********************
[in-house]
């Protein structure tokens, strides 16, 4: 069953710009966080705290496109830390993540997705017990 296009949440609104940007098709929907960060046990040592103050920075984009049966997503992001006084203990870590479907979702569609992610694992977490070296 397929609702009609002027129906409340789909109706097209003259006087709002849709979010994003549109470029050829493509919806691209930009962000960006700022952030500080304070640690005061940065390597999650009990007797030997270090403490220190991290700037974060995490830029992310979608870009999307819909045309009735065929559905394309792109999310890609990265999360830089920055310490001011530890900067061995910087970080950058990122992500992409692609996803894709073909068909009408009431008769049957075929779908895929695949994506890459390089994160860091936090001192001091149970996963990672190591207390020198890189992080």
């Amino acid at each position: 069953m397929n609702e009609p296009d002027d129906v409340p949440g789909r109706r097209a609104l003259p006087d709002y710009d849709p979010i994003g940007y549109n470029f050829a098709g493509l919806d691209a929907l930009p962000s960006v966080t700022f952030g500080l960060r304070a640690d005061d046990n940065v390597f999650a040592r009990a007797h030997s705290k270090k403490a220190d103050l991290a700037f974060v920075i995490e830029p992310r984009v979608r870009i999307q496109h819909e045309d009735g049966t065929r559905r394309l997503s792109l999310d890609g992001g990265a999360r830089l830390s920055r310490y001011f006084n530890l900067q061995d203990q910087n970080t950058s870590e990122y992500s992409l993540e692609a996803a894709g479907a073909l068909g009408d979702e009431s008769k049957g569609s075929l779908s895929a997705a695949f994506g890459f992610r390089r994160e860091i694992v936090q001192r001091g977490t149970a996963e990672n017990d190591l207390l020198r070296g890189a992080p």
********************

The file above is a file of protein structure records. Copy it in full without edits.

[in-house]
């Protein structure tokens, strides 16, 4: 069953710009966080705290496109830390993540997705017990 296009949440609104940007098709929907960060046990040592103050920075984009049966997503992001006084203990870590479907979702569609992610694992977490070296 397929609702009609002027129906409340789909109706097209003259006087709002849709979010994003549109470029050829493509919806691209930009962000960006700022952030500080304070640690005061940065390597999650009990007797030997270090403490220190991290700037974060995490830029992310979608870009999307819909045309009735065929559905394309792109999310890609990265999360830089920055310490001011530890900067061995910087970080950058990122992500992409692609996803894709073909068909009408009431008769049957075929779908895929695949994506890459390089994160860091936090001192001091149970996963990672190591207390020198890189992080």
């Amino acid at each position: 069953m397929n609702e009609p296009d002027d129906v409340p949440g789909r109706r097209a609104l003259p006087d709002y710009d849709p979010i994003g940007y549109n470029f050829a098709g493509l919806d691209a929907l930009p962000s960006v966080t700022f952030g500080l960060r304070a640690d005061d046990n940065v390597f999650a040592r009990a007797h030997s705290k270090k403490a220190d103050l991290a700037f974060v920075i995490e830029p992310r984009v979608r870009i999307q496109h819909e045309d009735g049966t065929r559905r394309l997503s792109l999310d890609g992001g990265a999360r830089l830390s920055r310490y001011f006084n530890l900067q061995d203990q910087n970080t950058s870590e990122y992500s992409l993540e692609a996803a894709g479907a073909l068909g009408d979702e009431s008769k049957g569609s075929l779908s895929a997705a695949f994506g890459f992610r390089r994160e860091i694992v936090q001192r001091g977490t149970a996963e990672n017990d190591l207390l020198r070296g890189a992080p």